"We just had sessions for two or three days where me and [Drake] were just working because we felt like we had good chemistry with 'No Lie' and we're pretty cool as far as communicating." Known for popping up on features for a who's who list of artists, 2 Chainz said that he very rarely is asked to change his verses. But one superstar did ask him to alter his rhymes, a request he took in stride.
"I did a record for Beyoncé. It ended up being on Dream's album, but I did a record for Beyoncé," he said, speaking of the song "Turnt" from The Dream's 2013 album IV Play. "She asked me to change it, but the way she asked me made me really realize why she's in the position that she's in and the whole diva thing, and I just had mad respect for her."
The MMG camp stopped by MTV News to speak on the third installment of their collaborative album, Self Made Vol. 3, but original Maybach Music member, Meek Mill, couldn’t leave without speaking on the next volume of his Dream Chaser mixtape series.
Meek is certain that his fans will appreciate the upcoming street banger. He plans to put all of the material that he has been recording as of late on Dream Chasers 3.
“I'm dropping all my heat in the mixtape and I'm dropping more heat for the album,” the Philly representer said with confidence.
Additionally, the "Amen" MC says he’s not worried about running out of material for his upcoming studio album. There is clearly an appetite for his mixtapes. Dreamchasers 2 was downloaded 1.5 million times within the first 6 hours that it dropped on the mixtape website DatPiff.com. It’s now well over the 4 million download mark on the site.
“I came with street music and unfortunately right now in this game it's not a lot of street rappers that's rapping right now,” he said in defense of the number of units His debut LP,Dreams and Nightmares, moved. "That's kinda like not almost in style no more. I'm the guy that come up under Nas, DMX, Jay-Z, 50 Cent, Rick Ross, Jeezy, TI, I come from that era.”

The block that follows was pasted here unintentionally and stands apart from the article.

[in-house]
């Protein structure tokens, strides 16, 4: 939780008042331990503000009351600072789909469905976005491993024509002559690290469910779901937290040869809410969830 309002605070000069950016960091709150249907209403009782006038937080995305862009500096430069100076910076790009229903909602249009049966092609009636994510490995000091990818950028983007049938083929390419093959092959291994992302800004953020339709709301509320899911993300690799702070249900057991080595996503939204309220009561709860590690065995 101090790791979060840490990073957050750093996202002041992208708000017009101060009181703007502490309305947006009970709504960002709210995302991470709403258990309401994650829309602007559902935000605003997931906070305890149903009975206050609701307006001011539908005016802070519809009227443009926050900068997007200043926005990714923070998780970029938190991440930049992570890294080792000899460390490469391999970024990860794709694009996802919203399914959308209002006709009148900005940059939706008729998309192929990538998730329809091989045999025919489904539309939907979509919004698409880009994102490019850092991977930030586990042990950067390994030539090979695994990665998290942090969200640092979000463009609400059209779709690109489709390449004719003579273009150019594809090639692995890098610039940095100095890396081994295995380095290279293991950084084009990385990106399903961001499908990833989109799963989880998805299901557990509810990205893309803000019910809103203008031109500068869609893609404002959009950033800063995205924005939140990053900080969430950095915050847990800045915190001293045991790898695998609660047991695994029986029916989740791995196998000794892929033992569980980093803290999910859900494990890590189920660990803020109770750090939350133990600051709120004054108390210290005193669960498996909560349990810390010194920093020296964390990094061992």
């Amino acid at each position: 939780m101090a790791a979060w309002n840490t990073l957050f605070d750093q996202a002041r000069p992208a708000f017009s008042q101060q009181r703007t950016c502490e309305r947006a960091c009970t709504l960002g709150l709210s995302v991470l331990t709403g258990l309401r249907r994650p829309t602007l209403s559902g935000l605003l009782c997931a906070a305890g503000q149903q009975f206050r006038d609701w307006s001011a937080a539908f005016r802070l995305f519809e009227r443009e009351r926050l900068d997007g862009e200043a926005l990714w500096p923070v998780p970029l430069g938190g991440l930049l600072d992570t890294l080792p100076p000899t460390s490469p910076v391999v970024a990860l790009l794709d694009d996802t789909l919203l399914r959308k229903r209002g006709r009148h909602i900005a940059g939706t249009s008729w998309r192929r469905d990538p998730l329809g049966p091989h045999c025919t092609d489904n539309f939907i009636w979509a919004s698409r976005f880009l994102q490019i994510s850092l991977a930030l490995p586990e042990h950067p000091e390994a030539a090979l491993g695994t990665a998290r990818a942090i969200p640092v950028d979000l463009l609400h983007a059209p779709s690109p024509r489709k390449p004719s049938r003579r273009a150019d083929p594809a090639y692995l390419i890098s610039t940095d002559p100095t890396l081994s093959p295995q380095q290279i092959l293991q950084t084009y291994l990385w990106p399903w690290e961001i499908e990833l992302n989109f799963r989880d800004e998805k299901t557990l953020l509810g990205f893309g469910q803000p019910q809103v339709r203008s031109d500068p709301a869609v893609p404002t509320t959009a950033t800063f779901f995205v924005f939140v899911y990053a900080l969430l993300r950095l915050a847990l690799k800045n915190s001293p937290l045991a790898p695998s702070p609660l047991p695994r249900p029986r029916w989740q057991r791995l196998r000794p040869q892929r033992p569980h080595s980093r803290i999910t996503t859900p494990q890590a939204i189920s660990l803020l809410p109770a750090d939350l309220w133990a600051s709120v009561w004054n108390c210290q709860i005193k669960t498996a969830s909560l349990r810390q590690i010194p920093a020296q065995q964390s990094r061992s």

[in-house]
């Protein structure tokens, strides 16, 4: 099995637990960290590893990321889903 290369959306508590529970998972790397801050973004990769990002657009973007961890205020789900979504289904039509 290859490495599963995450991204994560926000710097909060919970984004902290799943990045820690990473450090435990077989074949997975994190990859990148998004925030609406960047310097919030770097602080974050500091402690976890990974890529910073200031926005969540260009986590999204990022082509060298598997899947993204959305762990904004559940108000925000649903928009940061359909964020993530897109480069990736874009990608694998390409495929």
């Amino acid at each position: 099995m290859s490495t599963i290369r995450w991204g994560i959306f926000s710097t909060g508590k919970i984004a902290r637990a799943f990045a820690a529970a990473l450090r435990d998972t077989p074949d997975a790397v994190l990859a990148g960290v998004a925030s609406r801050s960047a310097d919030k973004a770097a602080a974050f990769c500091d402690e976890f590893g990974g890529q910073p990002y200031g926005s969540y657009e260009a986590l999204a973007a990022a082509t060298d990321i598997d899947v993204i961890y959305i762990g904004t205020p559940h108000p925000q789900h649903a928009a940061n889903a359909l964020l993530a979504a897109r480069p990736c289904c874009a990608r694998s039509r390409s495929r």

Meek feels that he's the last of a dying breed and claims that he faced the same problems that Jay Z encountered on his Reasonable Doubt debut, which peaked at No. 23 on the Billboard 200, but went went platinum years later.
“Unfortunately, the album ain't go the farthest that I wanted it to go," he added. "Jay Z's album didn't go the farthest he wanted it to go.”
Meek’s debut reached #2 on the Billboard 200 despite the fact that Hurricane Sandy, the deadliest and most destructive hurricane to hit the east coast in years, devastated most of New York, New Jersey and Pennsylvania the day before his release date, keeping his core fan base from fully being able to go out and support the project.
Because of Sandy's interference, Meek's album didn't perform as well as he'd hoped, but he doesn’t blame himself for that, and certainly doesn’t believe there was any mishaps in the recording process.
With the competitive fire Meek has displayed in lyrical battles, his proclivity for dropping multiple mixtapes, his countless guest features, collaborative albums and his a solo project under his belt, it goes without saying that he'll continue working on his craft while keeping the same formula that's made him one of the hottest MC's in the game.
“I'm going on my 2nd album and I think should be a cake walk and on the way to the third," he said.
Migos, the Atlanta trio whose FADER profile just went online today, have already followed up their summer-making Young Rich Niggas mixtape with another, the factually named Streets on Lock, a joint tape with Rich the Kid. The tape continues Migos’ successful run with producer Zaytoven, an Atlanta institution who we interviewed last week (“[Migos] don’t wanna just work with somebody that sounds like me,” he said. “They wanna come to the guy they were listening to years ago”). Chief Keef, Soulja Boy, Riff Raff, Kevin Gates, OJ Da Juiceman, Rich Homie Quan, Trouble and Lil Durk all guest.